Ten-cent BPClip may soon let smartphones check blood pressure
While it's very important for some people to monitor their blood pressure, individuals living in remote or impoverished regions may not have access to an arm-cuff-equipped clinic. A simple and inexpensive new device could help, as it works with the patient's own smartphone.
Known as the BPClip, the 3D-printed plastic gadget is being developed by a team of scientists at the University of California - San Diego. It presently costs about 80 cents per unit to make, although that figure could reportedly drop as low as 10 cents once it's being manufactured on a commercial scale.
The BPClip simply gets clipped onto one corner of the user's smartphone, so that a tiny hole in the device sits over the phone's camera lens, and a light guide in it covers the phone's flash.
Instructed by an accompanying app, the user then presses a fingertip down onto the hole – a spring in the clip provides resistance, allowing them to take multiple readings using different amounts of force.
For each reading, the camera takes a photo of the flash-lit underside of the fingertip, looking through the hole. Because the hole is so small, each image just takes the form of a red dot. The diameter of that dot increases as more pressure is applied, while the brightness of the red color varies with the volume of blood being pumped in and out of the finger.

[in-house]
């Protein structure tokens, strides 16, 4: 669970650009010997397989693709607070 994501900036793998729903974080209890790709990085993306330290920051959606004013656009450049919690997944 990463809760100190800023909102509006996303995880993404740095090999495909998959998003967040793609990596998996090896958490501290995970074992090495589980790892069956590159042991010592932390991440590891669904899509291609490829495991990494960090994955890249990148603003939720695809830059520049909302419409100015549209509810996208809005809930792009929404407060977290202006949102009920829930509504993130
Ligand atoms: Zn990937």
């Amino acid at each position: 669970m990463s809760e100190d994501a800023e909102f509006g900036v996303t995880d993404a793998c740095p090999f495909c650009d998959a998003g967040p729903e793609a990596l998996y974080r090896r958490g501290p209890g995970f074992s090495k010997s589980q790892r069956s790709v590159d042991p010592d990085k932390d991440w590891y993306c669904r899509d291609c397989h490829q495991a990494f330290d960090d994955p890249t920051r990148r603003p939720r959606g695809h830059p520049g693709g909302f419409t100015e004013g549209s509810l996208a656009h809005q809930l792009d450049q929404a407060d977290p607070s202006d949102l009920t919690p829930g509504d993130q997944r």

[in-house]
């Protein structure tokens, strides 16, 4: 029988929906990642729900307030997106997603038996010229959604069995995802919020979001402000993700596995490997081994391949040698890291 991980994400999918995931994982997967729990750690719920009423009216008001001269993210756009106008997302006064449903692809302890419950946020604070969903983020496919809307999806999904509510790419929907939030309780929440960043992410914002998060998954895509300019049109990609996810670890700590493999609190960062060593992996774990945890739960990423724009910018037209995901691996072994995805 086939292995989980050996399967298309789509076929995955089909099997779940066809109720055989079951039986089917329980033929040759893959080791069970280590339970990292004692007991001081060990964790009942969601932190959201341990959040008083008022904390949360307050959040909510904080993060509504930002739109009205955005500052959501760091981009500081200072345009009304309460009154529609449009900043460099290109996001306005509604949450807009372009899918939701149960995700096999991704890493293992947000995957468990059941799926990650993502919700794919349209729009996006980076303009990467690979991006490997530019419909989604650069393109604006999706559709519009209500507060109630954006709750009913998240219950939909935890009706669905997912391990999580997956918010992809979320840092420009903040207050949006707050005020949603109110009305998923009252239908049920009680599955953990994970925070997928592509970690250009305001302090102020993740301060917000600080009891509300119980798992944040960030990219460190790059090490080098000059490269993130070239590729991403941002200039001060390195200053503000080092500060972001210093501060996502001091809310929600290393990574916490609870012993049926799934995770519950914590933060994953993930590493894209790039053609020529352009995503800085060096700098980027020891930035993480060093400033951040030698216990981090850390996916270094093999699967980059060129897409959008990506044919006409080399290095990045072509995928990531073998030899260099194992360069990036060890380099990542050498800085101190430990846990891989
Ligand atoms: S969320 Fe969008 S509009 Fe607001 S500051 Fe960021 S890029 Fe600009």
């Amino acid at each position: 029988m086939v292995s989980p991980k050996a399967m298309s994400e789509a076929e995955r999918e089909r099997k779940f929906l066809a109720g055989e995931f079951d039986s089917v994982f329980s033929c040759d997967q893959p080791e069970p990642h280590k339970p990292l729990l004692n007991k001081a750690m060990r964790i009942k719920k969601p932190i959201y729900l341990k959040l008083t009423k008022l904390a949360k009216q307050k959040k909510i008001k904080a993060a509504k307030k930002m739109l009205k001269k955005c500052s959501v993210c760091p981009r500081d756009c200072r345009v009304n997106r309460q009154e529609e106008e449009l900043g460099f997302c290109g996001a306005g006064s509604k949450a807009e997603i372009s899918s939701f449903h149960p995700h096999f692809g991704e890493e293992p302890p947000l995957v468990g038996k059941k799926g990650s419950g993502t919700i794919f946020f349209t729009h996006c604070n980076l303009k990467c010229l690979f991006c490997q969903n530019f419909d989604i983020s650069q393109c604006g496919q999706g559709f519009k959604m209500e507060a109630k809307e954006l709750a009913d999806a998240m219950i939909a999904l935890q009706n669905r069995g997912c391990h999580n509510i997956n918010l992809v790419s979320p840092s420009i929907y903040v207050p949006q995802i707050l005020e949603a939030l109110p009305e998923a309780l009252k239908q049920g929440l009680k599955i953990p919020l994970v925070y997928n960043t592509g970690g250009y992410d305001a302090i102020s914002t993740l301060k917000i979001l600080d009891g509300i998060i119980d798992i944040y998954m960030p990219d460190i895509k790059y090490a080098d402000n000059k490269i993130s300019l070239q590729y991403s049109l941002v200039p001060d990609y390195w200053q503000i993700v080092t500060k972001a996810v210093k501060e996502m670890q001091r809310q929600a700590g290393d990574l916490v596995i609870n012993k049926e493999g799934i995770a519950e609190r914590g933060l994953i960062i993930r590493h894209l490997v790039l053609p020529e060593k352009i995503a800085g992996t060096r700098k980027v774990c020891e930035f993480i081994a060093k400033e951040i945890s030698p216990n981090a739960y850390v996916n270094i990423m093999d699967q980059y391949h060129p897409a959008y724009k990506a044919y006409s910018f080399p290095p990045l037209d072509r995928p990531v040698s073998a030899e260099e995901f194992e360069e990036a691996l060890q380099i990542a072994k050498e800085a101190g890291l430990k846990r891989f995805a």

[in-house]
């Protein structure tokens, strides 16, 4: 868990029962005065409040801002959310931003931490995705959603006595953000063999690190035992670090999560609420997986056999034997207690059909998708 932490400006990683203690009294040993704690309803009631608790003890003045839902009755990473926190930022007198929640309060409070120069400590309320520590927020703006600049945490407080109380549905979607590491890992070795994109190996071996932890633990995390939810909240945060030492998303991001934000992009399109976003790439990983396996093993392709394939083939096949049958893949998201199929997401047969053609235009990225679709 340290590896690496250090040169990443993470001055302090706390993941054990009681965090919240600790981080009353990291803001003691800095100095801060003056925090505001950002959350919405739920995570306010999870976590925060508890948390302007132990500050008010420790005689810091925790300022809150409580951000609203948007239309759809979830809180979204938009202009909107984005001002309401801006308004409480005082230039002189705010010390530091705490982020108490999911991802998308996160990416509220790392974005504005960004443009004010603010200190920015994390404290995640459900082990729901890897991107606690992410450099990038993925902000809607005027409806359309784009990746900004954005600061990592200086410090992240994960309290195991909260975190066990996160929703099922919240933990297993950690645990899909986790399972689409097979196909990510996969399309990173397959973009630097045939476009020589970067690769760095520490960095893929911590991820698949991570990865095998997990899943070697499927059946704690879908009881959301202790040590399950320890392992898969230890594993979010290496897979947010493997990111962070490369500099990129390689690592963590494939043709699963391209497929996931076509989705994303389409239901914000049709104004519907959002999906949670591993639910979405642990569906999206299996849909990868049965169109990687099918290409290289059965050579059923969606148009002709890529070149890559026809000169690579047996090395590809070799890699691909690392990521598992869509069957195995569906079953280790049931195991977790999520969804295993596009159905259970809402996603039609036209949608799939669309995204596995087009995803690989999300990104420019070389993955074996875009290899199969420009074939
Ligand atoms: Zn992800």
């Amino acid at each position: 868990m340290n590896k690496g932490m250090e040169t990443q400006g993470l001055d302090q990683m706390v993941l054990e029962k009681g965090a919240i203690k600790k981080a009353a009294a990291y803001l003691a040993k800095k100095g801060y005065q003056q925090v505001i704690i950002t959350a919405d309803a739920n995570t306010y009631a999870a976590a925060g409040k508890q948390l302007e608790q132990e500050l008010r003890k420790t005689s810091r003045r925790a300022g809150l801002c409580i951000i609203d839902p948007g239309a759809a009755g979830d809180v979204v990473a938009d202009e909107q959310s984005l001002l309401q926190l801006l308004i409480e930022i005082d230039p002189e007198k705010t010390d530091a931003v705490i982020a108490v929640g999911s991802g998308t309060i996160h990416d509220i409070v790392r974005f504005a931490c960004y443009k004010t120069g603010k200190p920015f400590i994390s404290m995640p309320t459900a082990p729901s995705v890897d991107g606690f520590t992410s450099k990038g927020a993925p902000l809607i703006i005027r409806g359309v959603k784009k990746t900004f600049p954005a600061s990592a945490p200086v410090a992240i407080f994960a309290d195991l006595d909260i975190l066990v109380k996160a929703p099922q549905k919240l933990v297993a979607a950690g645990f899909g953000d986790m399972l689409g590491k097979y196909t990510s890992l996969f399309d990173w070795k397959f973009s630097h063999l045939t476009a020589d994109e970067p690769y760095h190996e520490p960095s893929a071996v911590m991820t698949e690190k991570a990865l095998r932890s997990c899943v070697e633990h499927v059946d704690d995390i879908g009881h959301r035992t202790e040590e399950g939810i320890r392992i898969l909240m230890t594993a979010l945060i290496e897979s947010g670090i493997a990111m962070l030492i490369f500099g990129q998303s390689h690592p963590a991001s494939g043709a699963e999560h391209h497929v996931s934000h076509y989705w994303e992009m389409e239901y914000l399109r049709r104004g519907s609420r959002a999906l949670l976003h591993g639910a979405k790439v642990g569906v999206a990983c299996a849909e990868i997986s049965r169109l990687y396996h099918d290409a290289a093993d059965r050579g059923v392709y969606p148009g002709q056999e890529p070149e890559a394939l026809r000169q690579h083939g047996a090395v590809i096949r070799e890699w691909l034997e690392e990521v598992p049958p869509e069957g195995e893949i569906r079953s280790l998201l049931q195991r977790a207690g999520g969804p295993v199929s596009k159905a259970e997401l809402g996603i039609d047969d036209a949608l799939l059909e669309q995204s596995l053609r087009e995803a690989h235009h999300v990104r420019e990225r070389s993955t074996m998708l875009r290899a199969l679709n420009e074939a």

Therefore, by analyzing the size and brightness of the dot in the different photos, an algorithm in the app is able to determine and display the user's current systolic and diastolic blood pressure. In lab tests performed on 24 volunteers, these measurements were approximately the same as those obtained using a traditional arm cuff.
And importantly, while we have heard about other smartphone-connected blood-pressure-monitoring devices, most of those have initially needed to be calibrated using an arm cuff as reference. By contrast, the BPClip requires no such calibration, so patients can commence using it when and wherever they wish without ever accessing a cuff.
The scientists are now working on increasing the device's compatibility with different skin colors and different types of smartphones, and on making it easier to use. It is being commercialized through UC San Diego spinoff company Billion Labs Inc.
"Because of their low cost, these clips could be handed out to anyone who needs them but cannot go to a clinic regularly," said Prof. Edward Wang, senior author of a paper on the research. "A blood pressure monitoring clip could be given to you at your checkup, much like how you get a pack of floss and toothbrush at your dental visit."
The paper was recently published in the journal Scientific Reports.